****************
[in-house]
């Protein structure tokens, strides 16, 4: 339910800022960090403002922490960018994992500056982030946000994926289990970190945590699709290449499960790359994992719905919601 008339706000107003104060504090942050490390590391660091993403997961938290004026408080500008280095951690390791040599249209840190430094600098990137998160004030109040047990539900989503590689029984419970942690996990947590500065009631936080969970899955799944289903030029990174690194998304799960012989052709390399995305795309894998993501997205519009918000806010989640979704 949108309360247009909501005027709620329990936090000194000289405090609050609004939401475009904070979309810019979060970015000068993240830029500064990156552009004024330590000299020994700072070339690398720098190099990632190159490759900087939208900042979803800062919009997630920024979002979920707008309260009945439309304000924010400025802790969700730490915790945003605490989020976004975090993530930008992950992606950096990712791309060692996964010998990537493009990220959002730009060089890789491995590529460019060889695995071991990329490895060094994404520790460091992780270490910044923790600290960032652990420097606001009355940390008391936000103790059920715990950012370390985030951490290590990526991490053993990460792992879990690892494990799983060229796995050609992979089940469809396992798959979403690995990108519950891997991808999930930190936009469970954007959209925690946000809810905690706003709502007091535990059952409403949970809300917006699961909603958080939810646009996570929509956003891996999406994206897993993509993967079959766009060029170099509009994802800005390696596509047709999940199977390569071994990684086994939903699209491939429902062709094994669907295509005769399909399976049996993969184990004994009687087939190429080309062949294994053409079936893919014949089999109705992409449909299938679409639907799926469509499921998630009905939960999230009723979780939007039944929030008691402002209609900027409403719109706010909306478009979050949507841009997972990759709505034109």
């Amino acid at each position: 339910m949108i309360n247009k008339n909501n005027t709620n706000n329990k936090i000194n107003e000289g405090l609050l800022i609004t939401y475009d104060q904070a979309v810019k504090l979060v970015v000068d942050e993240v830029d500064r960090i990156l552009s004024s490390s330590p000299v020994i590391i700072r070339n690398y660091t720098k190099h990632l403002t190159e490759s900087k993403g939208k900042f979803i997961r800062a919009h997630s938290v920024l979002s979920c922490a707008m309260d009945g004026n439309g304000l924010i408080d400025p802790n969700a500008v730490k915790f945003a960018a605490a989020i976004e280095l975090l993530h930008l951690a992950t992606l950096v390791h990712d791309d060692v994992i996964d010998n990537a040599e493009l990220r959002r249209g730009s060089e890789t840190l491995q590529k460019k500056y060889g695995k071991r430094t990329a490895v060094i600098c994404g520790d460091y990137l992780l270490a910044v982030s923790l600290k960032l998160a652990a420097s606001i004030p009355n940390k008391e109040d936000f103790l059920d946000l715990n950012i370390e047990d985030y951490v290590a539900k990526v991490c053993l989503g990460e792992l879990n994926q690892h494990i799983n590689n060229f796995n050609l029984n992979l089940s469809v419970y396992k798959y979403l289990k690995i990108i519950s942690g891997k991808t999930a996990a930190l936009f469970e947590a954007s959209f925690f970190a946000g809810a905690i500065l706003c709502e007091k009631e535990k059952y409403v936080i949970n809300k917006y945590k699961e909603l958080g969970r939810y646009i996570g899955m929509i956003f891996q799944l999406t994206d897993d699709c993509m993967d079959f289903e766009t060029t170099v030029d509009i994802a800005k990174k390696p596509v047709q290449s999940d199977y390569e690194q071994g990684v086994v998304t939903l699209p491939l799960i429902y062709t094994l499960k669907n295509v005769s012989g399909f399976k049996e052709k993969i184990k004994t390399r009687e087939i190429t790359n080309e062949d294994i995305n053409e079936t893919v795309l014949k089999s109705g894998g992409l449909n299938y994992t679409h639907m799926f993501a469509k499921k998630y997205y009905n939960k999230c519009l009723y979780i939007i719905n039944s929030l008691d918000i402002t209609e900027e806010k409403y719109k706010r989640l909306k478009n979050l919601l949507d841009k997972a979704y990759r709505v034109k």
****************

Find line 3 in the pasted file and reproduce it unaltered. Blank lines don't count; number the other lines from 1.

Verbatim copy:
């Amino acid at each position: 339910m949108i309360n247009k008339n909501n005027t709620n706000n329990k936090i000194n107003e000289g405090l609050l800022i609004t939401y475009d104060q904070a979309v810019k504090l979060v970015v000068d942050e993240v830029d500064r960090i990156l552009s004024s490390s330590p000299v020994i590391i700072r070339n690398y660091t720098k190099h990632l403002t190159e490759s900087k993403g939208k900042f979803i997961r800062a919009h997630s938290v920024l979002s979920c922490a707008m309260d009945g004026n439309g304000l924010i408080d400025p802790n969700a500008v730490k915790f945003a960018a605490a989020i976004e280095l975090l993530h930008l951690a992950t992606l950096v390791h990712d791309d060692v994992i996964d010998n990537a040599e493009l990220r959002r249209g730009s060089e890789t840190l491995q590529k460019k500056y060889g695995k071991r430094t990329a490895v060094i600098c994404g520790d460091y990137l992780l270490a910044v982030s923790l600290k960032l998160a652990a420097s606001i004030p009355n940390k008391e109040d936000f103790l059920d946000l715990n950012i370390e047990d985030y951490v290590a539900k990526v991490c053993l989503g990460e792992l879990n994926q690892h494990i799983n590689n060229f796995n050609l029984n992979l089940s469809v419970y396992k798959y979403l289990k690995i990108i519950s942690g891997k991808t999930a996990a930190l936009f469970e947590a954007s959209f925690f970190a946000g809810a905690i500065l706003c709502e007091k009631e535990k059952y409403v936080i949970n809300k917006y945590k699961e909603l958080g969970r939810y646009i996570g899955m929509i956003f891996q799944l999406t994206d897993d699709c993509m993967d079959f289903e766009t060029t170099v030029d509009i994802a800005k990174k390696p596509v047709q290449s999940d199977y390569e690194q071994g990684v086994v998304t939903l699209p491939l799960i429902y062709t094994l499960k669907n295509v005769s012989g399909f399976k049996e052709k993969i184990k004994t390399r009687e087939i190429t790359n080309e062949d294994i995305n053409e079936t893919v795309l014949k089999s109705g894998g992409l449909n299938y994992t679409h639907m799926f993501a469509k499921k998630y997205y009905n939960k999230c519009l009723y979780i939007i719905n039944s929030l008691d918000i402002t209609e900027e806010k409403y719109k706010r989640l909306k478009n979050l919601l949507d841009k997972a979704y990759r709505v034109k």